Chelmsford Cathedral in the city of Chelmsford, Essex, United Kingdom, is dedicated to St Mary the Virgin, St Peter and St Cedd. It became a cathedral when the Anglican Diocese of Chelmsford was created in 1914 and is the seat of the Bishop of Chelmsford.
The church of St Mary the Virgin in Chelmsford was probably first built along with the town eight hundred years ago. It was rebuilt in the 15th and early 16th centuries, with walls of flint rubble, stone and brick. The church has a tower with a spire and a ring of thirteen bells, twelve of which were cast by John Warner & Sons at Cripplegate and were dedicated in 1913. The nave partially collapsed in 1800, and was rebuilt by the County architect John Johnson, retaining the Perpendicular design, but using Coade stone piers and tracery, and a plaster ceiling. The upper part of the chancel was rebuilt in 1878.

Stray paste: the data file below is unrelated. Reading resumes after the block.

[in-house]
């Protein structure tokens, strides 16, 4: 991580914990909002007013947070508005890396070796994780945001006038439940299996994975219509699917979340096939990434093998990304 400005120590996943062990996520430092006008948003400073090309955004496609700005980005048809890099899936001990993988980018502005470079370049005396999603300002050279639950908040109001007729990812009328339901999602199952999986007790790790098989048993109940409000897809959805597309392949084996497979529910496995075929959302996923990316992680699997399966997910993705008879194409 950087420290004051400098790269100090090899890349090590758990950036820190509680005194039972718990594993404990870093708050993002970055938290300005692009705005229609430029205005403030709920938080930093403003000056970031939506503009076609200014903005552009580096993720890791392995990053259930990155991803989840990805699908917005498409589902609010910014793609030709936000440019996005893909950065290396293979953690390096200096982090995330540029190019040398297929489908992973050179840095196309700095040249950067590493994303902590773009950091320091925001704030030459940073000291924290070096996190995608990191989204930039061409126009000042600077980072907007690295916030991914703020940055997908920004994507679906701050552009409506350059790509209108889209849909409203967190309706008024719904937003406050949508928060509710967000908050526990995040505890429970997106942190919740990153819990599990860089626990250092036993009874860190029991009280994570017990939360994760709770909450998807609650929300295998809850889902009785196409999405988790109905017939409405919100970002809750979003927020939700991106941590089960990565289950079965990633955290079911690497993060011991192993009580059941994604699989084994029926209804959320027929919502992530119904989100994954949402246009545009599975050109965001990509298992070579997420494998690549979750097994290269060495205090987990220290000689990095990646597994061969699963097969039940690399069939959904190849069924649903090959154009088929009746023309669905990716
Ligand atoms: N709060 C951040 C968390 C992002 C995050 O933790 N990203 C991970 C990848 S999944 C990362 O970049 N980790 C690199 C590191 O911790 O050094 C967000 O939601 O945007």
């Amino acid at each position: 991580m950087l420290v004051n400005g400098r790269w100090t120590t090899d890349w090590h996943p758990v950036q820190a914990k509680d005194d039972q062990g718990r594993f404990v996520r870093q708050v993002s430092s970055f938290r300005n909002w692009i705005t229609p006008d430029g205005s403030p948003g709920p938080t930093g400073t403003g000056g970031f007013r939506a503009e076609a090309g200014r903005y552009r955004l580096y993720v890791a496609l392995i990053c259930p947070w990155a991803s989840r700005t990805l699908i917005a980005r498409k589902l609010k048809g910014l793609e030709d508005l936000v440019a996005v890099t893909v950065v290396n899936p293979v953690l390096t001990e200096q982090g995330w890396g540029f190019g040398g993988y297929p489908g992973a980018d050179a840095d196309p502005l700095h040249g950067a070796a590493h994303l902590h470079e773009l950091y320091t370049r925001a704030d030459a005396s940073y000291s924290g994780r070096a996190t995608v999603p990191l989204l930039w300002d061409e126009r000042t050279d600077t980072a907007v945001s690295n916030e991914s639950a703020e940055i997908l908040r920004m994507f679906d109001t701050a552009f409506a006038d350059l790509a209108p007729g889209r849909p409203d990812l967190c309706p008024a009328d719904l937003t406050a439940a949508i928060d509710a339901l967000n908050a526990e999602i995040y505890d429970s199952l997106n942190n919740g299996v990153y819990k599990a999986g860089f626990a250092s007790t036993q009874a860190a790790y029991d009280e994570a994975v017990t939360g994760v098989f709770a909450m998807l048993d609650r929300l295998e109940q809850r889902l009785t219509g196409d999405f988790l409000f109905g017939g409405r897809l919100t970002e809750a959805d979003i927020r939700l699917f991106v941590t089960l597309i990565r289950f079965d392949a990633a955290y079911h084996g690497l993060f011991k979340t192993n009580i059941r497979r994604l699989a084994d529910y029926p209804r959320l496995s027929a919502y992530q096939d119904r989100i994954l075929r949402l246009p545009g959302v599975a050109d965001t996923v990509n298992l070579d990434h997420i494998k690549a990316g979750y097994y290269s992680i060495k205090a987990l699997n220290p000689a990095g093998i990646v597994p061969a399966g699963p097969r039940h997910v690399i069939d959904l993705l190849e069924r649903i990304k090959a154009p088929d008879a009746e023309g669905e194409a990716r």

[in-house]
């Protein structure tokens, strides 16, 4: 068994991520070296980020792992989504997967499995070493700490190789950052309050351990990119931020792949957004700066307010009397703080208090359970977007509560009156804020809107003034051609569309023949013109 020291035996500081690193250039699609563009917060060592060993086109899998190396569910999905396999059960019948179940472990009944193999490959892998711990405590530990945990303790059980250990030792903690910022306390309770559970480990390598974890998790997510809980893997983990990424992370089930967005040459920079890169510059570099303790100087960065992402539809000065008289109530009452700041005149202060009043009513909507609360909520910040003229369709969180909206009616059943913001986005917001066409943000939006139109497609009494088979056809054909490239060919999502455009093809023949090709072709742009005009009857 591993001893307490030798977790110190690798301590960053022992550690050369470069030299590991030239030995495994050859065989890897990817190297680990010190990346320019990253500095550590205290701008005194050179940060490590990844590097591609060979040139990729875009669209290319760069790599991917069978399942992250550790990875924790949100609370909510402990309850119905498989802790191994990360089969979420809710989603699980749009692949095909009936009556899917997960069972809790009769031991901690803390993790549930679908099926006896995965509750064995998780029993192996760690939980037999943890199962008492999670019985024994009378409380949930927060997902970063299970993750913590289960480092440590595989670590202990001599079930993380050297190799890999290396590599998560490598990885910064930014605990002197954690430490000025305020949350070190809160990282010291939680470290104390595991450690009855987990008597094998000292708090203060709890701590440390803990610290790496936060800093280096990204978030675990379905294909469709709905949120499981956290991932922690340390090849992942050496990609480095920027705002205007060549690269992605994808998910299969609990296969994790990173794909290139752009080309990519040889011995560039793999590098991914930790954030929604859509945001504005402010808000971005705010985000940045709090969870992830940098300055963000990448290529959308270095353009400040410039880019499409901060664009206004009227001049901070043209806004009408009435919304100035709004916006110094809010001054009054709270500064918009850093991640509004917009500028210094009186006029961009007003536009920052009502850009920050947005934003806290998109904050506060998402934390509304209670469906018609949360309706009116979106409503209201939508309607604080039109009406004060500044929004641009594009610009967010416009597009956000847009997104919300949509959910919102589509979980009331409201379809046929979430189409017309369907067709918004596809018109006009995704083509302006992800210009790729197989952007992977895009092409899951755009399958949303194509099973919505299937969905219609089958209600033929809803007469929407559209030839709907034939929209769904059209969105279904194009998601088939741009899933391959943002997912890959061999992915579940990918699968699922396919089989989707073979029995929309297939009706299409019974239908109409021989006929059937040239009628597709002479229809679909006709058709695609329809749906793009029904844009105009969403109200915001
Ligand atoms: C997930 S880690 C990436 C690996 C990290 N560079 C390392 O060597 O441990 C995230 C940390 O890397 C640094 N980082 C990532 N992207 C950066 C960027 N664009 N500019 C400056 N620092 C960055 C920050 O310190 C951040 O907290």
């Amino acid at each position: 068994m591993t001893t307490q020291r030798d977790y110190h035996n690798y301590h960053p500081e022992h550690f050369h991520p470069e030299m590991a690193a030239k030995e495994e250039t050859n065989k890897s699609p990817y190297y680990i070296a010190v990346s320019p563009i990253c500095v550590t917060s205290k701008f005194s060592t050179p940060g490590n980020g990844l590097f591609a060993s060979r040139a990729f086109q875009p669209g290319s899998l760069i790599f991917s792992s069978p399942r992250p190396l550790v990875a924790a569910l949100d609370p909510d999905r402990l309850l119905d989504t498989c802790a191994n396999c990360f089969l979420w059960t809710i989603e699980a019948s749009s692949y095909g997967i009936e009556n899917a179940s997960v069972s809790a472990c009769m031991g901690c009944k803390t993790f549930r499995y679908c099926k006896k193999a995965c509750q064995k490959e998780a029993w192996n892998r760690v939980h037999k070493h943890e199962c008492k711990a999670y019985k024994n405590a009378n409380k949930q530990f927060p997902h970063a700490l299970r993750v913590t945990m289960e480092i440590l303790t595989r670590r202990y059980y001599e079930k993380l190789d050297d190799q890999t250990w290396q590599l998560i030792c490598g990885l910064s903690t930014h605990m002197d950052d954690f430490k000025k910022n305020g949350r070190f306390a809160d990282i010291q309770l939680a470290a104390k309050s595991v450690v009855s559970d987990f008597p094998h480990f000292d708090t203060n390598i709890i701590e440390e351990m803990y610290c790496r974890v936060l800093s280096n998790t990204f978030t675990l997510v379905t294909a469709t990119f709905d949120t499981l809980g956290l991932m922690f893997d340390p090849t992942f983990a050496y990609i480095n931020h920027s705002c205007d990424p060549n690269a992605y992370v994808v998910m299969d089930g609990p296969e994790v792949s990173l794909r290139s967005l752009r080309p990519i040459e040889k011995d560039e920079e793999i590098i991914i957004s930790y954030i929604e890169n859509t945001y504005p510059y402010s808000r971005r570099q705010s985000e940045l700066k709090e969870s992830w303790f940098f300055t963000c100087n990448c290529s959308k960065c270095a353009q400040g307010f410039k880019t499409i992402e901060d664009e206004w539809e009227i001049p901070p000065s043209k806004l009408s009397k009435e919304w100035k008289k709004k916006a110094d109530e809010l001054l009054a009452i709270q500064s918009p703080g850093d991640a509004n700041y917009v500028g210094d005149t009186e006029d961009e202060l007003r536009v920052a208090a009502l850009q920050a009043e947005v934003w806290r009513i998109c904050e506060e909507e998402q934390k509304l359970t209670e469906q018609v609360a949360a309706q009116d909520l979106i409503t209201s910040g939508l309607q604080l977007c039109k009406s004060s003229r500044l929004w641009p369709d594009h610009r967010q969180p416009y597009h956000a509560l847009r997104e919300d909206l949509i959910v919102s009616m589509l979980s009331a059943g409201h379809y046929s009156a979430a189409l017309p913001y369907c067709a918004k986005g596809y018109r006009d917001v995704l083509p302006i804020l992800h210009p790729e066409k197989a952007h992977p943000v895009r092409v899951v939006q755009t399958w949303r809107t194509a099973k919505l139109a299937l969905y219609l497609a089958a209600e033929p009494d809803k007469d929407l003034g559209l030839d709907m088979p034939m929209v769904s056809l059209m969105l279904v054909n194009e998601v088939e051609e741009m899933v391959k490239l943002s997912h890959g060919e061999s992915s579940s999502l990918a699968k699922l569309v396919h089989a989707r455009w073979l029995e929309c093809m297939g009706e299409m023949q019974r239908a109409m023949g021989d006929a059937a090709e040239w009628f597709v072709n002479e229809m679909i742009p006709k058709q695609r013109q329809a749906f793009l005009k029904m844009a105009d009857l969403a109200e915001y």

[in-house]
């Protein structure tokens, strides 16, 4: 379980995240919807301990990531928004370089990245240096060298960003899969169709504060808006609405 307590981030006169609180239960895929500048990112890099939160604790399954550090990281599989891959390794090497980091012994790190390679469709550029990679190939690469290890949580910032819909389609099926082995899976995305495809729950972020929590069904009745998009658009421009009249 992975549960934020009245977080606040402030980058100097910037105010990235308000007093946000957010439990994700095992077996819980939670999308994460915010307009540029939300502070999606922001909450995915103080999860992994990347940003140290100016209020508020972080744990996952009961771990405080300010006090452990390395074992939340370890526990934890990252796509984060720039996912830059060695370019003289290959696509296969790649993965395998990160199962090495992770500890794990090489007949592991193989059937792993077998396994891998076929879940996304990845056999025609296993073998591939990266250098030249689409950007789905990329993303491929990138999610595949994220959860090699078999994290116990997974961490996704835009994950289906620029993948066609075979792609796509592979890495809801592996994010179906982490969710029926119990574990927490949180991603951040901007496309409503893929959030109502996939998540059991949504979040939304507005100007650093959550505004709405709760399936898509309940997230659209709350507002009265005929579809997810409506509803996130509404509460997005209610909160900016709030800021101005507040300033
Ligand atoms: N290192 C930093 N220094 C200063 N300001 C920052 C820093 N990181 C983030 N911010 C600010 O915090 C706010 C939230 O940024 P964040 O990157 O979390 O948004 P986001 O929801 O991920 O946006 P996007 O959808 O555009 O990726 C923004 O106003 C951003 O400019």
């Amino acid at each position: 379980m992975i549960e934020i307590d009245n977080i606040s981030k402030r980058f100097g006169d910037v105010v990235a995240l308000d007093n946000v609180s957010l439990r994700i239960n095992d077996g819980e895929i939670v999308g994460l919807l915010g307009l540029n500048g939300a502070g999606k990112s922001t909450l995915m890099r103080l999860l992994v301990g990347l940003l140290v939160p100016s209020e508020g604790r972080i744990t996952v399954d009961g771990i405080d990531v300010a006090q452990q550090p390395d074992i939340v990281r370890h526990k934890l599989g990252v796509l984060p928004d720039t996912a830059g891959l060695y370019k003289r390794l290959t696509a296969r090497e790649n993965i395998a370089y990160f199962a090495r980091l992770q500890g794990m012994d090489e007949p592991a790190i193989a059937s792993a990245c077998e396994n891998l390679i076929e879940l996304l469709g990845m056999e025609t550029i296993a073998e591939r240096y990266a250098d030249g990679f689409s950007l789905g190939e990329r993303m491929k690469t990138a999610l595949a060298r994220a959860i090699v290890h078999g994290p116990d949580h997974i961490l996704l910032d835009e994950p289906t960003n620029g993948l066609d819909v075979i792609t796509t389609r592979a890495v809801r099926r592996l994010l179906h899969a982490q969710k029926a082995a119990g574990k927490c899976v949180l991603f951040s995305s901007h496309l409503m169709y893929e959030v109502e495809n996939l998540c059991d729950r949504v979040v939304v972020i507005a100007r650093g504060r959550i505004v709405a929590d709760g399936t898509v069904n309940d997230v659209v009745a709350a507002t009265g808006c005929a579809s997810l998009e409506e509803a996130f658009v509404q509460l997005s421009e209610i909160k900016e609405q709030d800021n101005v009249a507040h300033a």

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Chelmsford, United Kingdom
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